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Boss Asks Employees to Send Him Screenshot of Phone Battery Usage Before Leaving Work

The boss of a small company in Wuhan, China, recently sparked controversy online after it became known that he asks employees to send him screenshots of their phone battery usage before leaving work.

Convinced that the poor performance of his company in recent months was somehow related to how much time employees spend on their smartphones instead of working, a company boss in Wuhan decided to address the issue by checking their phone use daily. According to one employee who took to social media to expose the controversial productivity-enhancing method, he and his colleagues are required to go into their phone settings and take screenshots of the battery usage graph for the day and send it to their boss.

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Man Has Been Living in Airport for 14 Years to Get Away From His Family

A Chinese man has been living in the Beijing Capital International Airport for 14 years in order to smoke cigarettes and drink alcohol without his family nagging him about it.

Remember “The Terminal“, the cult classic in which Tom Hanks plays a man stuck in an airport for years because of a political coup in his home country which renders his passport invalid? Well, his story is nothing like that of this article’s protagonist, a Chinese man who has been living inside an airport for over 14 years, of his own free will. After losing his job in his early 40s, Wei Jianguo became so depressed that he spent his days drinking alcohol and smoking cigarettes. His family didn’t like that one bit and told him that he had to give up his two biggest pleasures in life if he wanted to continue living in the family home. He couldn’t do that, so he simply moved into Beijing Airport.

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Female Scammer Dating Six Men at the Same Time Praised for Impeccable Time Management

An attractive woman who reportedly dated and scammed as many as six men at the same time was recently praised on social media for her time management skills.

The female scammer, a 42-year-old woman surnamed Mao, recently made news headlines in China, after being arrested by the police. Apparently, between the months of July and December of 2021, she had been dating six middle-aged men and tricking them into buying her things like smartphones, computers and clothes, as well as demanding various sums of money. Unfortunately for her, one of the victims became suspicious of her behavior, did some research and eventually discovered her scam.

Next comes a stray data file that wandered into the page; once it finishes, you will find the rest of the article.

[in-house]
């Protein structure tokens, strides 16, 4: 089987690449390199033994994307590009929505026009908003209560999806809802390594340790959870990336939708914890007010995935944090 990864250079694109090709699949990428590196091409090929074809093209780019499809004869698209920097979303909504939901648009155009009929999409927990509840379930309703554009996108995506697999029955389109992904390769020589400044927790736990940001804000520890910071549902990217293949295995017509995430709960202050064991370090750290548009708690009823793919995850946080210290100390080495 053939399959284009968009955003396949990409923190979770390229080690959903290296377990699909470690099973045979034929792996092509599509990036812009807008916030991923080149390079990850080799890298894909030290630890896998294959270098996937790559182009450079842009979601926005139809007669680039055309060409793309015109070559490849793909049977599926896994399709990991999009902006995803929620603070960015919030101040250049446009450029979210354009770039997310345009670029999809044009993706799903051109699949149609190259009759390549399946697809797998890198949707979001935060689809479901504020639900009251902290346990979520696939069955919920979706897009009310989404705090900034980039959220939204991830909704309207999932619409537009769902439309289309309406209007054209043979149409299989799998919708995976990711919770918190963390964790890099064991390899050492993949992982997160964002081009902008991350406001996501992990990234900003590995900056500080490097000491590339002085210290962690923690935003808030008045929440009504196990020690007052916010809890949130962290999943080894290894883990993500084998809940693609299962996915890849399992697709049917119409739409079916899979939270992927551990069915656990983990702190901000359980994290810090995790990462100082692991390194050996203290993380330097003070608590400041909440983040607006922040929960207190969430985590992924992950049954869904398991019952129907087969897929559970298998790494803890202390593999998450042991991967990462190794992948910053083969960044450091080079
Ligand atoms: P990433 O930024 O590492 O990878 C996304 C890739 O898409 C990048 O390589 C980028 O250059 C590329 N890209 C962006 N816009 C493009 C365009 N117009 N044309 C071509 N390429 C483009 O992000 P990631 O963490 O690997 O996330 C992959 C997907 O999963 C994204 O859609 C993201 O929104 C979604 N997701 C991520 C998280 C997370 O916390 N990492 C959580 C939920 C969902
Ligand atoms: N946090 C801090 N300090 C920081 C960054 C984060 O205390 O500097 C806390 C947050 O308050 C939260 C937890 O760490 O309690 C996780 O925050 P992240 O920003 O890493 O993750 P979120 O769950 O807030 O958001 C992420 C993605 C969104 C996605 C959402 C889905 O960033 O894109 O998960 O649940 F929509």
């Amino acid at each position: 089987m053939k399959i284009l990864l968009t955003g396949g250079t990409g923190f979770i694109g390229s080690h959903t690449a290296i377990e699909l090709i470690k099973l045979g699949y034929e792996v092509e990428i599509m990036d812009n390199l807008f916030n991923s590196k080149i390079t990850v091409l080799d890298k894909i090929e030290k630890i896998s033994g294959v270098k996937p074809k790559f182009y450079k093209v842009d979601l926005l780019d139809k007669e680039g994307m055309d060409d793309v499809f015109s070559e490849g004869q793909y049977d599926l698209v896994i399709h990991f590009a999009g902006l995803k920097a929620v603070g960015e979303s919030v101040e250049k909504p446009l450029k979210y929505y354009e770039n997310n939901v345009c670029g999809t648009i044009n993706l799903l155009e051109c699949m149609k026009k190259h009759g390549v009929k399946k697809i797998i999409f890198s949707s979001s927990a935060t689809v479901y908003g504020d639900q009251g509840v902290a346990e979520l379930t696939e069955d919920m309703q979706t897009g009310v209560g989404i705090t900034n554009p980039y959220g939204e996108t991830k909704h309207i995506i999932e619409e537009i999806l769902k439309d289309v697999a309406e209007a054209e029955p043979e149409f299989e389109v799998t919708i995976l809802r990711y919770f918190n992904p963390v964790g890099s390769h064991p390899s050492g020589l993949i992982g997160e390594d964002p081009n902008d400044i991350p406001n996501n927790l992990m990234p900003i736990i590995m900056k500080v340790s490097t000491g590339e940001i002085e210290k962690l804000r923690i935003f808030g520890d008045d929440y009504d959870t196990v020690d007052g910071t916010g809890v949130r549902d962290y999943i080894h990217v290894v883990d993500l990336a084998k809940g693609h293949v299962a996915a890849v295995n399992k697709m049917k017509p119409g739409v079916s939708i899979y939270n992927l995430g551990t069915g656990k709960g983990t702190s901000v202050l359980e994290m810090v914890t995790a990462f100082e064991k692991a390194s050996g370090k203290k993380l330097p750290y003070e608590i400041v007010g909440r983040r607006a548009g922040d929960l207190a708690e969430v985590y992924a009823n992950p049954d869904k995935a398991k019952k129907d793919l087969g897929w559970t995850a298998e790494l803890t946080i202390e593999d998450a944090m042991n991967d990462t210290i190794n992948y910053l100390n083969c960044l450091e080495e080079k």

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China’s Mountainous “Tesla Village” Is Home to Over 40 Tesla Electric Cars

Panzhiga, a remote mountainous village in China’s Yunan Province has been dubbed “Tesla Village” for the unusually high number of Tesla electric cars owned by the locals.

The popularity of electric cars around the world is growing at an unprecedented pace, but there are still many skeptics who believe the rapid adoption of electric vehicles is hampered by infrastructure and logistic problems. For example, while rapid charging stations are being built in cities and along busy roads, using an electric car in remote areas is considered inefficient. However, that theory is being challenged by a small mountainous village in China where Tesla is by far the most popular car brand.

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Animal Lover Has Spent the Last 30 Years Running “World’s Loneliest Zoo”

Luo Yingjiu, an 81-year-old man in China’s Hubei Province, has spent the last three decades of his life taking care of sick and disabled animals at the “world’s loneliest zoo”.

It was during the 1980s that Luo Yingjiu started buying animals and taking them home with him. He wasn’t doing it as a pet collector, but as an animal lover sick of seeing all sorts of disabled and visibly sick creatures being kept in cages and sold on the streets. So he bought them and took them home with him, where he did his best to nurse them back to health. The lucky ones that made a full recovery were eventually released back into the wild, but some were in such bad shape that they required constant care and attention, which Luo was more than happy to provide…

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China’s Famous ‘Strange Slope’ Appears to Defy Gravity